For most people, a trip to the Caribbean is all about sandy beaches, crystal-clear water and relaxing in the moment. But for tourists with an interest in Jewish history, the Caribbean is also home to some of the oldest Jewish communities in North America, dating back to the 1600s.
Whether traveling alone or on one of several Jewish-heritage cruises, the old synagogues, cemeteries and even a Torah still in use since 1659 reveal a rich history of Jewish culture that took root here around the time of the Pilgrims.
Harry Ezratty, Baltimore lawyer, historian and former resident of Puerto Rico, wrote the book “500 Years in the Jewish Caribbean.” He said American Jews tend to focus on the history of Jews “who immigrated to New York in the late 19th century” and are surprised to learn that Jews were the earliest European settlers to the Caribbean.
Ezratty said that many fled religious persecution in Spain and Portugal, heading first to Amsterdam and then across the Atlantic to Brazil. Later, having learned about agriculture in the New World, they put that knowledge to use in the sugar cane fields of the Caribbean.
By the 18th century, half of the Jewish population of the New World was in the Caribbean or Dutch colonies, according to Stephen Berk, a professor of history, the Holocaust and Jewish studies at Union College, in Schenectady, N.Y.
Today, major historical Jewish sites can be found on the islands of Curacao, St. Thomas, Barbados, and tiny Nevis and St. Eustatius. Here are some must-sees.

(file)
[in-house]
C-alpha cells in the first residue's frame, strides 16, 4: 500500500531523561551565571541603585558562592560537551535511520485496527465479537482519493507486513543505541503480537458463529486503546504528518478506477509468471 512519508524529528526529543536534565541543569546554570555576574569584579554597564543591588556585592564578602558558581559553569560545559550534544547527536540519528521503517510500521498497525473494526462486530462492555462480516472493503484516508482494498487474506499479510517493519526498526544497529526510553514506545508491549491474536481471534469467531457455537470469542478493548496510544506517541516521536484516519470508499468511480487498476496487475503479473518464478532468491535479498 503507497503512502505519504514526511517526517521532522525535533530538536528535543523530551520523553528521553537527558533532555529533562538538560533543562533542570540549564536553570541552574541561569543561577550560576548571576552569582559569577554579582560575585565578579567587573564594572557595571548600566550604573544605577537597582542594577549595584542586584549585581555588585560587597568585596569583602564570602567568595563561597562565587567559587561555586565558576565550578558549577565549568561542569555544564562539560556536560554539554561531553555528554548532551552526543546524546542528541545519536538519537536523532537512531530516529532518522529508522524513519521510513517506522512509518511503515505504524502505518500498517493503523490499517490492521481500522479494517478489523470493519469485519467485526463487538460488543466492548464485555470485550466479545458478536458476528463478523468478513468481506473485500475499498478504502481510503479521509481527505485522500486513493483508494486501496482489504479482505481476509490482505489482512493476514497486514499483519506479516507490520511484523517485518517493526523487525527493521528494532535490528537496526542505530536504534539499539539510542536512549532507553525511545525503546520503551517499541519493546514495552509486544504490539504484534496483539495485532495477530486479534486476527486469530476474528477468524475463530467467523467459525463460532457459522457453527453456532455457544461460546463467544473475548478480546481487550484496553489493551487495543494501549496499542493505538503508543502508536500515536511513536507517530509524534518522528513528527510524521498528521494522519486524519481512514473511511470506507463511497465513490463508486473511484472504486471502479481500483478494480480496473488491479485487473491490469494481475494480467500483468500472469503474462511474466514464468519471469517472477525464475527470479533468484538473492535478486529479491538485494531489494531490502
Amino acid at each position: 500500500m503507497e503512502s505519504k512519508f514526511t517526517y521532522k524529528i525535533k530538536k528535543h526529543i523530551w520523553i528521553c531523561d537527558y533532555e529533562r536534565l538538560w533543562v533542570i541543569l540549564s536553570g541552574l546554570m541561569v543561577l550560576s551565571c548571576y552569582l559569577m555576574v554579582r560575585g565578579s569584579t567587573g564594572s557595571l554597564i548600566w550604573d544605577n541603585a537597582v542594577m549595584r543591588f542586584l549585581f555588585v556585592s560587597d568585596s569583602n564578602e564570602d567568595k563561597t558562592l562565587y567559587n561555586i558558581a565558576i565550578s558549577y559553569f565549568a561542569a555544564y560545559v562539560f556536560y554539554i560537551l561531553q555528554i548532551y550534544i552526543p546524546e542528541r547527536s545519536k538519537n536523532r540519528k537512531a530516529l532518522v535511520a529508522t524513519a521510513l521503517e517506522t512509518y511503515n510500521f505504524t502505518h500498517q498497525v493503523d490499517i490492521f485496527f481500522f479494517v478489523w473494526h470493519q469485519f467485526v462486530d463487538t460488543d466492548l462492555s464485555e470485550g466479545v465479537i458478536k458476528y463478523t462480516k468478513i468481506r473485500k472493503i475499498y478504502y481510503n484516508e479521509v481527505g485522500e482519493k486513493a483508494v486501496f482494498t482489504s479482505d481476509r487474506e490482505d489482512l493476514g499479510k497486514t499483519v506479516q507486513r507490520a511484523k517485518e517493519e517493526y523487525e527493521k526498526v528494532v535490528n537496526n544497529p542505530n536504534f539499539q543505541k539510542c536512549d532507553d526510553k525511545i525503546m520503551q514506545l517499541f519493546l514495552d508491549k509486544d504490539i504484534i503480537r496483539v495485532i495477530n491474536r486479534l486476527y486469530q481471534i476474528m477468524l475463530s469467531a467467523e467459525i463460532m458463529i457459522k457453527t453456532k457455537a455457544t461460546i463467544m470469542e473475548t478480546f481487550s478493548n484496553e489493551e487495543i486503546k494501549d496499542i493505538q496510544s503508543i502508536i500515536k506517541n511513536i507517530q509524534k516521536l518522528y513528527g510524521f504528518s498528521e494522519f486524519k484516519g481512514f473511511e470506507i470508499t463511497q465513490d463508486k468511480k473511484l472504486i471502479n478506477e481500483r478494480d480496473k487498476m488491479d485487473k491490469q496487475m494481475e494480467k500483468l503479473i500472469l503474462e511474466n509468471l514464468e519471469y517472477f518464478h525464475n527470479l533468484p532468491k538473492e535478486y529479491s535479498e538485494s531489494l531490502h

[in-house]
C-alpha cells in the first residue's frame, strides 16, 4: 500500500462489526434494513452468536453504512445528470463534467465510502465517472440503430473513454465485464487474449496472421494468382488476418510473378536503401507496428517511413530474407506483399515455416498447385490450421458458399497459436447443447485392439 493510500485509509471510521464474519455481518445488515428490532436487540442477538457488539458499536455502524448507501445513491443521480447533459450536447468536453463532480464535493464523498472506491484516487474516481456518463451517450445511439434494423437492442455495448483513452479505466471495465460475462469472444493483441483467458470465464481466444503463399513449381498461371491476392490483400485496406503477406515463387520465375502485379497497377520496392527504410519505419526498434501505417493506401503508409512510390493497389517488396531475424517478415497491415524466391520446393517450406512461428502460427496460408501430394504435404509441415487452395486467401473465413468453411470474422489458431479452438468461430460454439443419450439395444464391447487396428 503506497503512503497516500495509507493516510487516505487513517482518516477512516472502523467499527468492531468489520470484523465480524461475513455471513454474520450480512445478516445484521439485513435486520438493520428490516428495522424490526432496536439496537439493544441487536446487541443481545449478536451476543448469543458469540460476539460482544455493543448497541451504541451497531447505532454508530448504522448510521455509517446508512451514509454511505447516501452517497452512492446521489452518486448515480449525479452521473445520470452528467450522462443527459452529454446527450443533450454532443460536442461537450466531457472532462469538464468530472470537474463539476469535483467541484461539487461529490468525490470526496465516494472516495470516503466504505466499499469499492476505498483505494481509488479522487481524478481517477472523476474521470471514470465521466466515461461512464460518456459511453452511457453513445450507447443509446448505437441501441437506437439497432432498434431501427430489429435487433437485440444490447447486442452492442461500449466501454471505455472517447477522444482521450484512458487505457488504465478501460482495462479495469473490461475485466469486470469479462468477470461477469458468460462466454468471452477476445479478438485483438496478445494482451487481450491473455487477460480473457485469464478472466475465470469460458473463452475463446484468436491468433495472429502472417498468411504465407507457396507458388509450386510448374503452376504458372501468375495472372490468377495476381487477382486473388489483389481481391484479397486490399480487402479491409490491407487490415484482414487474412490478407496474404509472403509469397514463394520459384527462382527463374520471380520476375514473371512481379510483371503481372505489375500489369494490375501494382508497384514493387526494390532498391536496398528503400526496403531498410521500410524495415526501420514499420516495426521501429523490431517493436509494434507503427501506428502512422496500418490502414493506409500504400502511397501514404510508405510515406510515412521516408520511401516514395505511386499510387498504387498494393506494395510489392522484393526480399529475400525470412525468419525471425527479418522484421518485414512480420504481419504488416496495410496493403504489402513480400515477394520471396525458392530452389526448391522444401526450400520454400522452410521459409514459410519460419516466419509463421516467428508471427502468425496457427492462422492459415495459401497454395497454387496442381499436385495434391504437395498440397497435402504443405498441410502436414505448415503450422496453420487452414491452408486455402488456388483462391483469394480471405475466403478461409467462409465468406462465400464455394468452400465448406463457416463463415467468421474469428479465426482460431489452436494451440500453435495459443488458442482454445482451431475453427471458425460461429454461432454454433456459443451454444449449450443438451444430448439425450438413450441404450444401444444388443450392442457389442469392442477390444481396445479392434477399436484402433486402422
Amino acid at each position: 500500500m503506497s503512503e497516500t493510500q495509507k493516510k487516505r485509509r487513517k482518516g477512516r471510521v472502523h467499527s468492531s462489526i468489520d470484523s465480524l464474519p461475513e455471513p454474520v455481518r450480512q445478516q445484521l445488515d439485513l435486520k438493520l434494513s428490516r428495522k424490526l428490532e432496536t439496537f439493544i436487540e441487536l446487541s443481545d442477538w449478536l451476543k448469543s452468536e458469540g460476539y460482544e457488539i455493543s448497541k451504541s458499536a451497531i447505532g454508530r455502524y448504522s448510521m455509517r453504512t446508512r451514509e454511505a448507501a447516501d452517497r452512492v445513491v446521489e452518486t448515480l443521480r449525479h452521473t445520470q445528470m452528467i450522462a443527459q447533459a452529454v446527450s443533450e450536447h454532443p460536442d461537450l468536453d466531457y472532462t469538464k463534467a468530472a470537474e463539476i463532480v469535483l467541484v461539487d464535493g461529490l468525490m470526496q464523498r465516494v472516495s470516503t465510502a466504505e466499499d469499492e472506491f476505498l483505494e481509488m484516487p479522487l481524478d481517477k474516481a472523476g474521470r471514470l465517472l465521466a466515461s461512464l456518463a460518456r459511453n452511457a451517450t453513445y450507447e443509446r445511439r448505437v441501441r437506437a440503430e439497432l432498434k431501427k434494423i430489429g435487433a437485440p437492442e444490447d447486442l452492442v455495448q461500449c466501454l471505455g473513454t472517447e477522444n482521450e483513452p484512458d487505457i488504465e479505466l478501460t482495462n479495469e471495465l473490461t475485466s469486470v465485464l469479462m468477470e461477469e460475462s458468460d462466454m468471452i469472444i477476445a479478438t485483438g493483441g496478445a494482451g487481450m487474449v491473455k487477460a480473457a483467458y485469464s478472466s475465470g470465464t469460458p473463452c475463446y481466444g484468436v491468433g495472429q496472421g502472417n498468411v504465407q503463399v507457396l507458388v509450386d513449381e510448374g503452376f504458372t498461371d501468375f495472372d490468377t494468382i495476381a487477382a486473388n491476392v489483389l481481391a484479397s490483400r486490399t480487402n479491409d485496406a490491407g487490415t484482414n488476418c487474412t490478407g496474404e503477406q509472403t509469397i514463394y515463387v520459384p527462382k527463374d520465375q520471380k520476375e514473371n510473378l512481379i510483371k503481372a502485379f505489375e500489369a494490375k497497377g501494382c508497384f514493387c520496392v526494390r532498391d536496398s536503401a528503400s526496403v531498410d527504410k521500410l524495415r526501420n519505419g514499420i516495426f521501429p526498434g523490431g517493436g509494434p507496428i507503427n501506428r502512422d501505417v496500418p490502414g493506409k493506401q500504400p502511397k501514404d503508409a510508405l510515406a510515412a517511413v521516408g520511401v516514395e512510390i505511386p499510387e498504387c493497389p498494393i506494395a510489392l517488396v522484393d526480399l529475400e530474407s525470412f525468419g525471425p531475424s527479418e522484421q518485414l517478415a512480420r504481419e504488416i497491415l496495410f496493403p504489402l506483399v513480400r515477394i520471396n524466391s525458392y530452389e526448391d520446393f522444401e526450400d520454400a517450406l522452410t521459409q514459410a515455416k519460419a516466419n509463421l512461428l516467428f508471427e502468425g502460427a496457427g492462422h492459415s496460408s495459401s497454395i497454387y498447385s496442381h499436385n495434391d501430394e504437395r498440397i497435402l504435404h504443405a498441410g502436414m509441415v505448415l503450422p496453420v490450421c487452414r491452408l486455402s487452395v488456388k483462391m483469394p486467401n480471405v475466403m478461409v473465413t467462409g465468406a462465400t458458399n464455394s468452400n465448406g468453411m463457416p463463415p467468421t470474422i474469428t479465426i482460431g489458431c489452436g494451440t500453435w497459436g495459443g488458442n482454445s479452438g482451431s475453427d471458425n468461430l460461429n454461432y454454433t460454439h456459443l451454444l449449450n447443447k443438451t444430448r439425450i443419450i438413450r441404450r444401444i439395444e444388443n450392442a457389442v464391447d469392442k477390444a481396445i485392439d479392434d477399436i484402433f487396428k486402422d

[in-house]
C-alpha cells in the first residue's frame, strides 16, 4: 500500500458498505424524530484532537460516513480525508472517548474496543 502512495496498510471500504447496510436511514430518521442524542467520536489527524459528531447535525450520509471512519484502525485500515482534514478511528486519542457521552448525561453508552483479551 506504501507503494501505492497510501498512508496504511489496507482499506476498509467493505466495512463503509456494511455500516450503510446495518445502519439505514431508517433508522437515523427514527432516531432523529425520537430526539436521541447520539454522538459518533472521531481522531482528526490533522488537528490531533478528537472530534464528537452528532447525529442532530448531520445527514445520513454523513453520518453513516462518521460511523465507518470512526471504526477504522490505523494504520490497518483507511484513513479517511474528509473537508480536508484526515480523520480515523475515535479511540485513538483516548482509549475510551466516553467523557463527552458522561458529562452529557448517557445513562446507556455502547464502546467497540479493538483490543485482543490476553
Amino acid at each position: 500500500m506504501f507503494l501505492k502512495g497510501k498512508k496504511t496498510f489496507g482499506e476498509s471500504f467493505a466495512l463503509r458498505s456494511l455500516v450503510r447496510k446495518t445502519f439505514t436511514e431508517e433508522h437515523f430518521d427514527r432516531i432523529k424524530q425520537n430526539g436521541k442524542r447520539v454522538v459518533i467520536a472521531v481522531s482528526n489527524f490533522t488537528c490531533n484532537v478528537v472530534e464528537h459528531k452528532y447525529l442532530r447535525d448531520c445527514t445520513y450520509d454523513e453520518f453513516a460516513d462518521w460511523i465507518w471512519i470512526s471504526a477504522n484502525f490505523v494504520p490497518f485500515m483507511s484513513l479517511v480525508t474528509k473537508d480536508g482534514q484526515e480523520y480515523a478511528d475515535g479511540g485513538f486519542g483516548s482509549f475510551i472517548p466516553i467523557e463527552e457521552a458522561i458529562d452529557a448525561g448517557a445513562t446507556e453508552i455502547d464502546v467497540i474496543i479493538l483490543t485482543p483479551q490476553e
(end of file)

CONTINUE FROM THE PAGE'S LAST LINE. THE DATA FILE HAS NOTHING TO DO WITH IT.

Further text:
On the island of Curacao, the Jewish community dates back to 1651. The first arrivals were 10 to 12 Sephardic Jewish families from Amsterdam’s Portuguese community. They established the Reconstructionist congregation Mikve Israel-Emanuel. A second group of settlers followed in 1659, bringing a gift: a Torah scroll still in use today.
For nearly three centuries, Sephardic Jews were the only Jews to inhabit Curacao. Then, in the 1920s, an influx of Ashkenazi Orthodox Jews arrived and consecrated the synagogue Shaarei Tsedek, as well as a social club. The Curacao Community Hebrew School still holds classes four days a week for the 450 Jews remaining on the island.
The Mikve Israel-Emanuel synagogue. The oldest synagogue in continuous use in the Americas, Mikve Israel was built in 1703. The building is known for its solid mahogany interior, 18th-century copper chandeliers and famed sand floor.
Jewish Cultural Historical Museum. Connected to the Mikve Israel-Emanuel synagogue, it houses such religious artifacts as centuries-old circumcision chairs, a Passover table, remains from a 1728 mikveh and 18 Torah scrolls from Spain that are more than 300 years old.
Beth Haim Cemetery. One of the first cemeteries in the New World, it was established in Curacao in 1659 and contains 2,500 graves inscribed in Portuguese, Hebrew, Spanish, English, Dutch, French and even Yiddish.
Sephardic Jews began arriving in Barbados in 1628, encouraged by the British, who colonized it a year earlier. They consecrated synagogue K.K. Nidhei Israel (“The Dispersed Ones of Israel”) in 1654.
Engaged in the cultivation of sugar and coffee, the Jewish community thrived. But a hurricane devastated the island in 1831, and the Jewish population declined to 70. By 1925, no Jews remained on Barbados. Then, handfuls of families arrived during the Holocaust. Today, 40 Jews live on Barbados; these Jews initiated the Caribbean Jewish Congress.
Synagogue Lane and Nidhe Israel Synagogue. Visitors can stroll down Synagogue Lane toward the reconstructed Nidhei Israel Synagogue, considered the oldest in the Western Hemisphere. The synagogue features a dark wood ark, grand European chandeliers, a stained-glass window etched with the Star of David and black-and-white marble floors.